Collapse: How Societies Choose to Fail or Succeed

by Jared Diamond
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For Jared Diamond, geography may not be destiny in the sense of inevitable outcomes, but it is certainly a major force in his explanations of how societies have developed and become differentiated along the course of human history. In Guns, Germs, and Steel, he studied how environmental factors affected the development of civilization in different regions of the world and how various societies grew rich and dominant while others remained comparatively poor and/or were subordinated by the powerful ones. In Collapse, he relates how specific societies ran into major difficulties and in some cases even disappeared because of environmental crises. In our own situation today, it is widely recognized that we face serious environmental problems that threaten the way of life that we have grown accustomed to in an advanced industrial society—if not our very existence, given the global scale of some of those problems and their causes.It is also the case, however, that some societies facing environmental crises in the past have successfully surmounted them through technological innovations and changes in their social organization and developmental strategies. Clearly we are at an important moment today not just in confronting those challenges in our own society, but in a growing competition among societies to establish new industries that are directed toward a more sustainable development model.  Which societies are more likely to come out ahead during the next decades? For our next online discussion, let’s focus on the strengths and weaknesses of the United States as a society confronting these environmental challenges. What does the US have going for it and what, if anything, needs to change?

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This is, of course, a matter of personal opinion.  Different people will see different strengths and weaknesses on the part of the United States.  The following are my views, but they are not objectively provable facts.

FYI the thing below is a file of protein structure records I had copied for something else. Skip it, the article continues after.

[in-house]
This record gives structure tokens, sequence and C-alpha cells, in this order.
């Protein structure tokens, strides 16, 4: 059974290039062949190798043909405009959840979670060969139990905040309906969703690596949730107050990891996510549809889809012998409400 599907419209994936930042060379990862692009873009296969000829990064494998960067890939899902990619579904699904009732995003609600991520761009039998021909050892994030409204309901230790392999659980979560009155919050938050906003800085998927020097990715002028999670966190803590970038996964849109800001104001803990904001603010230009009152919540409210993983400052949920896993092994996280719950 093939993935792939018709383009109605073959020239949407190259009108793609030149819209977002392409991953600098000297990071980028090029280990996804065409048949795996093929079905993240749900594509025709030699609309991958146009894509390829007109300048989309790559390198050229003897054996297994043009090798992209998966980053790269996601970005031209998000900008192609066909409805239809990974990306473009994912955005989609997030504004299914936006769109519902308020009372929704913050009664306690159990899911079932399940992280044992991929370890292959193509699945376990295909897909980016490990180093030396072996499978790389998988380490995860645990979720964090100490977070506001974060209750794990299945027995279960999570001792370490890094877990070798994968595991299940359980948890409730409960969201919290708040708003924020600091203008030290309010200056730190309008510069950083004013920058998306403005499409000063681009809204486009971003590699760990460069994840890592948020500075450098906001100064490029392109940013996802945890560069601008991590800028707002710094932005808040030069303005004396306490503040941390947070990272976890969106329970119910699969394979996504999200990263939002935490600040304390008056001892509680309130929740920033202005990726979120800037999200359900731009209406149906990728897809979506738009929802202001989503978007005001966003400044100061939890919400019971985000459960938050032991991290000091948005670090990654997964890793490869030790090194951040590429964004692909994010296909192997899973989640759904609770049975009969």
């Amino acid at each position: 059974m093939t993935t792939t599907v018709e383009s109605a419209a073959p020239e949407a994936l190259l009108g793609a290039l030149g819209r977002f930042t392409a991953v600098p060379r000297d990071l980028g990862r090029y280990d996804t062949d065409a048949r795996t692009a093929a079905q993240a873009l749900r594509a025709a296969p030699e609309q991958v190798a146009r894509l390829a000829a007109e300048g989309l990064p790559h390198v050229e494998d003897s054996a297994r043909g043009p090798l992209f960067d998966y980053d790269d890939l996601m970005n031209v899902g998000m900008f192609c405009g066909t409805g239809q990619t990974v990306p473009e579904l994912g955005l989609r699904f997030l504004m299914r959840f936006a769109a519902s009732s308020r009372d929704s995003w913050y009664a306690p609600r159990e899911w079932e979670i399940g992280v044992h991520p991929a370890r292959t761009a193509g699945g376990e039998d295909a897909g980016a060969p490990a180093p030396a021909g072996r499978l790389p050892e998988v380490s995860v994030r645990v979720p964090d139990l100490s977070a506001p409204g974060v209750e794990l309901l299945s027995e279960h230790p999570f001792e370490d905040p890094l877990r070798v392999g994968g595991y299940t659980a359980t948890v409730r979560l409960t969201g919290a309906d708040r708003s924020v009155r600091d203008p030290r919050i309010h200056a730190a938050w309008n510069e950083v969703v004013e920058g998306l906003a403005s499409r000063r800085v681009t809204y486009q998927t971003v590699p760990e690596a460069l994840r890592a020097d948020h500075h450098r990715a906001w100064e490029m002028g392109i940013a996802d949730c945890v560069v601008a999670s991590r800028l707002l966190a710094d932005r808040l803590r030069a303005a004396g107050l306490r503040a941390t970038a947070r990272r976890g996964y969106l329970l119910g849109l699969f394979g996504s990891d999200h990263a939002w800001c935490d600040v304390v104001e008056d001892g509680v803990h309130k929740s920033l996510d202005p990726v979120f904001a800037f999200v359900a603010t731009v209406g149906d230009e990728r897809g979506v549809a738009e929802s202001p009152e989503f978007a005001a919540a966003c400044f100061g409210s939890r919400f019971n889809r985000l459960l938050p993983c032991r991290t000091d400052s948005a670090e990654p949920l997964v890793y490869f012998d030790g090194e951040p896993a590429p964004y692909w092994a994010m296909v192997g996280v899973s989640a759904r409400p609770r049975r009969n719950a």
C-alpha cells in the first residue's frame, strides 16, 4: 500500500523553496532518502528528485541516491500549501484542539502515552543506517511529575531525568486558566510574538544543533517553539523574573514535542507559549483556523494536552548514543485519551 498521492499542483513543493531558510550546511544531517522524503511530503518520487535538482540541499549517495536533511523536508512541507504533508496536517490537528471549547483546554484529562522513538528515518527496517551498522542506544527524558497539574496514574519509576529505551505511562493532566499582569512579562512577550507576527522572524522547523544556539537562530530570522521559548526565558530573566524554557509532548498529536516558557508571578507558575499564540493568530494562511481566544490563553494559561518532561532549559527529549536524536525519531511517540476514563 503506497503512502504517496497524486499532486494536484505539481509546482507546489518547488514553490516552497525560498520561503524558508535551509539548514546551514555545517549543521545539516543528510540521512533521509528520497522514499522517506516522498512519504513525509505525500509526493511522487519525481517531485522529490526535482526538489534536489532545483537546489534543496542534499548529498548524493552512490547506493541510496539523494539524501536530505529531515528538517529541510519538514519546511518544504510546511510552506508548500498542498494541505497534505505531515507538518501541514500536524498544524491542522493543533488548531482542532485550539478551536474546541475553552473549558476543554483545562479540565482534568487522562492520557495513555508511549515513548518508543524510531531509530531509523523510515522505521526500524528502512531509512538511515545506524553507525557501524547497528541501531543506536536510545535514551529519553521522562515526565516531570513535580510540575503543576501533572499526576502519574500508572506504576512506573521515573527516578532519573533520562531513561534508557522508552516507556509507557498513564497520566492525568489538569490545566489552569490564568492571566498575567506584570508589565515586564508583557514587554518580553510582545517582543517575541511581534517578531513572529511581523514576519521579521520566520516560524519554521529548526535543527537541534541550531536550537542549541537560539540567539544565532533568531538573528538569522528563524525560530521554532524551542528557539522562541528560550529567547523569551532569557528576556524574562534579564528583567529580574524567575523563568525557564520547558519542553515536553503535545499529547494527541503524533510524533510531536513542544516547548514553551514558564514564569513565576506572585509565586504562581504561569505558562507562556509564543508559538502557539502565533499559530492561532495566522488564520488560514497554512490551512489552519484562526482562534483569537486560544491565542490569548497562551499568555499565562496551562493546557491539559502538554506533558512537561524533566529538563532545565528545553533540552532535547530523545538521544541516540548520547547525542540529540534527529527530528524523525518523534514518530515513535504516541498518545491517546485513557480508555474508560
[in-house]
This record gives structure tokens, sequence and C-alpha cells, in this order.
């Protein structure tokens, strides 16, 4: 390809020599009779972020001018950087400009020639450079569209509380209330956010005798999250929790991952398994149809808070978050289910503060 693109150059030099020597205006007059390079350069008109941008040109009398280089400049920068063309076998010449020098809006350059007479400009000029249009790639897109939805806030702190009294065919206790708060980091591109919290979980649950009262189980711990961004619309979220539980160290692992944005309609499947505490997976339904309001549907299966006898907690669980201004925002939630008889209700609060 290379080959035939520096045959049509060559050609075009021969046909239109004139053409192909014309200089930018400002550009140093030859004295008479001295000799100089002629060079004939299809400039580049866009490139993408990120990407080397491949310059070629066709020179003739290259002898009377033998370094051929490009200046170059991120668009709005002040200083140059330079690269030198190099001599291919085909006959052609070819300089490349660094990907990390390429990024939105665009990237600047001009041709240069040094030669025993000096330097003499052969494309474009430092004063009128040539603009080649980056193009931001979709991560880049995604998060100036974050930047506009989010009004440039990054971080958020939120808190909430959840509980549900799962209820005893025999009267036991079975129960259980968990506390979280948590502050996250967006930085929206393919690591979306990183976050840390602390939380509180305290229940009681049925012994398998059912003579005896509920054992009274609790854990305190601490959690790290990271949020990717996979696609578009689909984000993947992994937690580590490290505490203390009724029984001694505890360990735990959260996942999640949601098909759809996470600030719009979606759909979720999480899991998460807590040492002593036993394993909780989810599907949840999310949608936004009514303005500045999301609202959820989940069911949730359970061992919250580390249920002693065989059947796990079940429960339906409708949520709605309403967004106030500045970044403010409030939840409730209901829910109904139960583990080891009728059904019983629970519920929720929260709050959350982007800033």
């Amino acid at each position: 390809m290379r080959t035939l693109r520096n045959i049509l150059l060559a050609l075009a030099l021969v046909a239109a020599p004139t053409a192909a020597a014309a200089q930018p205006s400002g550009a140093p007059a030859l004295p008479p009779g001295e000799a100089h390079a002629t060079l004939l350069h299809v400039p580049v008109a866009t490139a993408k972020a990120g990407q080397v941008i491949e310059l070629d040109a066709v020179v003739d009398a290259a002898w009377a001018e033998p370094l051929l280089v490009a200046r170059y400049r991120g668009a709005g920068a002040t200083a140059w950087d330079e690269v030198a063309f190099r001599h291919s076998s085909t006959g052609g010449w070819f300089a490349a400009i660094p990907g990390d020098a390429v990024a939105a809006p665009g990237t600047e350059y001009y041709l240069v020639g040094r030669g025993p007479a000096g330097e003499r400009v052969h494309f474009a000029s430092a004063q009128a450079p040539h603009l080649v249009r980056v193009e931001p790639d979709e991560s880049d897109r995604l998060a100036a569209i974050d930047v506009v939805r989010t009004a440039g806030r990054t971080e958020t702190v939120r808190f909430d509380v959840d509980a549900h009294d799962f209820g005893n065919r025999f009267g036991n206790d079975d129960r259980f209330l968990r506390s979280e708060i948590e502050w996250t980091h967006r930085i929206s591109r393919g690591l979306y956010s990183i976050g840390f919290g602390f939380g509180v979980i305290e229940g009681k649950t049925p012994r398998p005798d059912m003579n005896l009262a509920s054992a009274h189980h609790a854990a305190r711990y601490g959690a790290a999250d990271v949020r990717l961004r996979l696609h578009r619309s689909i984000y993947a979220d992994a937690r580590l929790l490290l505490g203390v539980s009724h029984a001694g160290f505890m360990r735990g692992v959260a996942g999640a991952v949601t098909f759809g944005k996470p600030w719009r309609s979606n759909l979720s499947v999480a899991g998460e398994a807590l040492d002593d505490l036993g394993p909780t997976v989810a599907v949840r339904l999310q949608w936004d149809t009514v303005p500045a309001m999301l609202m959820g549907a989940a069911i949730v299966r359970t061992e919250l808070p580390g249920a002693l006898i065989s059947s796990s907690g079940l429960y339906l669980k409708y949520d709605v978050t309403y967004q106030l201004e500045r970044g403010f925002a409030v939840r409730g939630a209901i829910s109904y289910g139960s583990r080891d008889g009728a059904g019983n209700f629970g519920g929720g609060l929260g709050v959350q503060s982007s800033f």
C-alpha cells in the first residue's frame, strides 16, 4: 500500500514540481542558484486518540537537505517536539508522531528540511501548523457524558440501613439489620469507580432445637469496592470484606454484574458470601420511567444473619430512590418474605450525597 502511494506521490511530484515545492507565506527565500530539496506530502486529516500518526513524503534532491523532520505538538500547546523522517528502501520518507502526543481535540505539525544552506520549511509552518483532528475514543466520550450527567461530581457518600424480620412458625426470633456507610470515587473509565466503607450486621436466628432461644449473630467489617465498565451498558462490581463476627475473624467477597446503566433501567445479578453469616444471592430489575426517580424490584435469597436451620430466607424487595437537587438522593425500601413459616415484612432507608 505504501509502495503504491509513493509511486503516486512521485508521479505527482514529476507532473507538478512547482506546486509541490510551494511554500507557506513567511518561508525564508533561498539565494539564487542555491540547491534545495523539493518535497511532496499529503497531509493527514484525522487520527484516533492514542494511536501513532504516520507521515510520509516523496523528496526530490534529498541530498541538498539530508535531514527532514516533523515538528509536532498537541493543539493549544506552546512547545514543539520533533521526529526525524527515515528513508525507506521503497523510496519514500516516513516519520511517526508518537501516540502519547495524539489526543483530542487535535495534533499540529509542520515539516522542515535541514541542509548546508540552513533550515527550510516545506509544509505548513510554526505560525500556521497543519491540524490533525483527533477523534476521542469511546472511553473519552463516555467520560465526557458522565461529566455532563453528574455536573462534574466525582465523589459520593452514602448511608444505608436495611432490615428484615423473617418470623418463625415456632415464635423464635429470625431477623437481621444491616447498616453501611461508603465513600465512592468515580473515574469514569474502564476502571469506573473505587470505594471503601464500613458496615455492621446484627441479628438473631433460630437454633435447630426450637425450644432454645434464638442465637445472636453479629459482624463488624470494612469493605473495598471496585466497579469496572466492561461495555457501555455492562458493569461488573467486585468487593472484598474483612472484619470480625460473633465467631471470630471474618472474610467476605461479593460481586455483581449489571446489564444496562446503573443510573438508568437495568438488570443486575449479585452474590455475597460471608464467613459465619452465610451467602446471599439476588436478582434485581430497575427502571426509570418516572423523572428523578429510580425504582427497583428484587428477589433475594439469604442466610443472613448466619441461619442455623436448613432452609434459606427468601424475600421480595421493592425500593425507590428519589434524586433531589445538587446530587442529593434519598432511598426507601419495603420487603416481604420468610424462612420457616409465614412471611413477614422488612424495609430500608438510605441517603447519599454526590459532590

The biggest weakness, in my view, is that a large percentage of people in...

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This is, of course, a matter of personal opinion.  Different people will see different strengths and weaknesses on the part of the United States.  The following are my views, but they are not objectively provable facts.

The biggest weakness, in my view, is that a large percentage of people in the United States do not even believe that we are facing any significant environmental challenges.  The US is a democracy, and that means that a large percentage of people can derail even the best of policy proposals.  When we add this to the fact that our politics are so toxic and polarized today, it is hard to imagine that people who do not believe in environmental challenges can be persuaded.

A second weakness is that we are feeling like we are falling behind economically.  We feel that countries like China are overtaking us.  This will make us much less likely to be willing to take any steps to fix our environmental problems if those steps involve spending large amounts of money.

On the other hand, the US does have at least one major advantage.  This is the fact that we are technologically innovative and dynamic.  The US tends to be able to come up with new technologies for a variety of purposes.  It seems likely that, if technology can provide a solution, Americans will be able to find that solution.

What the US has going for it, then, is its creativity and innovation.  What needs to change is our resistance to the idea that we face environmental challenges and that we need to make sacrifices to combat them.  

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